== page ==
Hasan Abed-Rabbo, the Commission of Detainees and Ex-Detainees Affairs spokesperson, said that Administrative Detainee Raed Rayyan, 47, held by Israel without charges or trial, is continuing the hunger strike for the 80th day, protesting his continued imprisonment.

Abed-Rabbo said that Rayyan, 27, from Beit Duqqu northwest of occupied Jerusalem, is held at the infamous Ramla Prison Clinic, which lacks basic supplies and specialists, and is facing serious deficiencies in minerals, vitamins, and proteins in addition to a dangerous weight loss.

He added that Rayyan is frequently dizzy, repeatedly vomiting, and has constant pain all over his body, especially the abdomen area, his joints, and limbs, adding that his condition is gradually declining.

Abbed-Rabbo stated that Rayyan spent nearly two months in solitary confinement, an issue that caused deterioration in his health.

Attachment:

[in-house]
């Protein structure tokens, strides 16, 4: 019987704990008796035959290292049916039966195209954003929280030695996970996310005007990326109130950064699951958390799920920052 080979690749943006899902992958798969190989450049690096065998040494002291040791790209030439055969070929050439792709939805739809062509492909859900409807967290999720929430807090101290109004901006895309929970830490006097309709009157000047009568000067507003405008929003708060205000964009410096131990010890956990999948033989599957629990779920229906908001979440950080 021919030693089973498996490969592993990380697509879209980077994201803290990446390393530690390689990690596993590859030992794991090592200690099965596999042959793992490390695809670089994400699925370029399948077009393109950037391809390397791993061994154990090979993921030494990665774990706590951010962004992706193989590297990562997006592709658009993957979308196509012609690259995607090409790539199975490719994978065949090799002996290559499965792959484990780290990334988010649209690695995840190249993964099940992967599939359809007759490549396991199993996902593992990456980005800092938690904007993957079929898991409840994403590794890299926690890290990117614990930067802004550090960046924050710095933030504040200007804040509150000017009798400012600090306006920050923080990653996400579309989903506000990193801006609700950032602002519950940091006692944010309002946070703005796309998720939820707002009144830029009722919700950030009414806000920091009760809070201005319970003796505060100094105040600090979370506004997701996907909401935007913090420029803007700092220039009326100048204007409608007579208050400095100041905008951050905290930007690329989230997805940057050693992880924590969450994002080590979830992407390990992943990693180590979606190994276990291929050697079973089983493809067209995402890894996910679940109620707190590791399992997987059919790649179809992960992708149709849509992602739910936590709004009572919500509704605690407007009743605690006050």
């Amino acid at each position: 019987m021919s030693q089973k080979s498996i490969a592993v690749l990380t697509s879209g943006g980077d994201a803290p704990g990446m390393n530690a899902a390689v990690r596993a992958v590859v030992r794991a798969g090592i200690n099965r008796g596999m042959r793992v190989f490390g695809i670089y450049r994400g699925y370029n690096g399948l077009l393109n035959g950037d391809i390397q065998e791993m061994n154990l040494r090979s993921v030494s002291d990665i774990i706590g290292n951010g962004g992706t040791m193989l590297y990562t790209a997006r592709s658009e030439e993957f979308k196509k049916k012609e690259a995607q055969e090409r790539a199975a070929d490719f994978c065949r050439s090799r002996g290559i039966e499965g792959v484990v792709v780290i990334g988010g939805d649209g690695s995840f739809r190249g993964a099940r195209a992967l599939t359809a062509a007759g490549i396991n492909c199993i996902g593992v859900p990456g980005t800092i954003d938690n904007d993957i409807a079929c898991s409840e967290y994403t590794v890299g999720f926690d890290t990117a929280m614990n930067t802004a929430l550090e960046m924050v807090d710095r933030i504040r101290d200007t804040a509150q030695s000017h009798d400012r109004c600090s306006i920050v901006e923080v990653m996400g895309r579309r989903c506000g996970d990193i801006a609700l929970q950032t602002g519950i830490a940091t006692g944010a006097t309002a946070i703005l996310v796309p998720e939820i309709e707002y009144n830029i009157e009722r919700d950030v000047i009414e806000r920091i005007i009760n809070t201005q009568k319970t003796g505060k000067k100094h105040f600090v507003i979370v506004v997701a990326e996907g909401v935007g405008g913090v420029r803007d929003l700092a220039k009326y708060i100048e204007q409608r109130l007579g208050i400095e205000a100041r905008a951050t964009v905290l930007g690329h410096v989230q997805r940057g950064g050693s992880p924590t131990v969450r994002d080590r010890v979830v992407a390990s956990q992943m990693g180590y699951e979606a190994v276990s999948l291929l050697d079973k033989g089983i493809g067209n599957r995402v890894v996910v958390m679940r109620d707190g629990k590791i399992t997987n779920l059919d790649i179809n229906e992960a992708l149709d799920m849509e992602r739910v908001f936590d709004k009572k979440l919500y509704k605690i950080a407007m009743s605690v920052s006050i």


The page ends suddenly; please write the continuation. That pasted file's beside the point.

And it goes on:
Despite his serious condition, the detainee is determined to continue his strike until reaching an agreement ending his arbitrary Administrative Detention without charges.

It is worth mentioning that another detainee, Mohammad Nuwwara, suspended the hunger strike two days earlier after an agreement was reached to end his 11-month solitary confinement and move him to a different prison.

In related news, the Israeli Authorities issued a new four-month Administrative Detention order against Khalil Awawda, 40, from Ethna town northwest of the southern West Bank city of Hebron, shortly after he suspended the hunger strike, which lasted for 111 days.

The new order against the detainees was issued just three days before his current order was supposed to expire.

It is worth mentioning that 640 Palestinian Administrative Detainees continue the boycott of Israel’s military courts to protest their continued detention without charges, especially since these courts keep renewing existing orders or issuing new ones with deliberations or charges.

Israel is holding captive at least 4700 Palestinian political prisoners, including about 640 held under the arbitrary Administrative Detention orders, 170 children, and thirty-two women, the Ad-Dameer Prisoner Support and Human Rights Association said.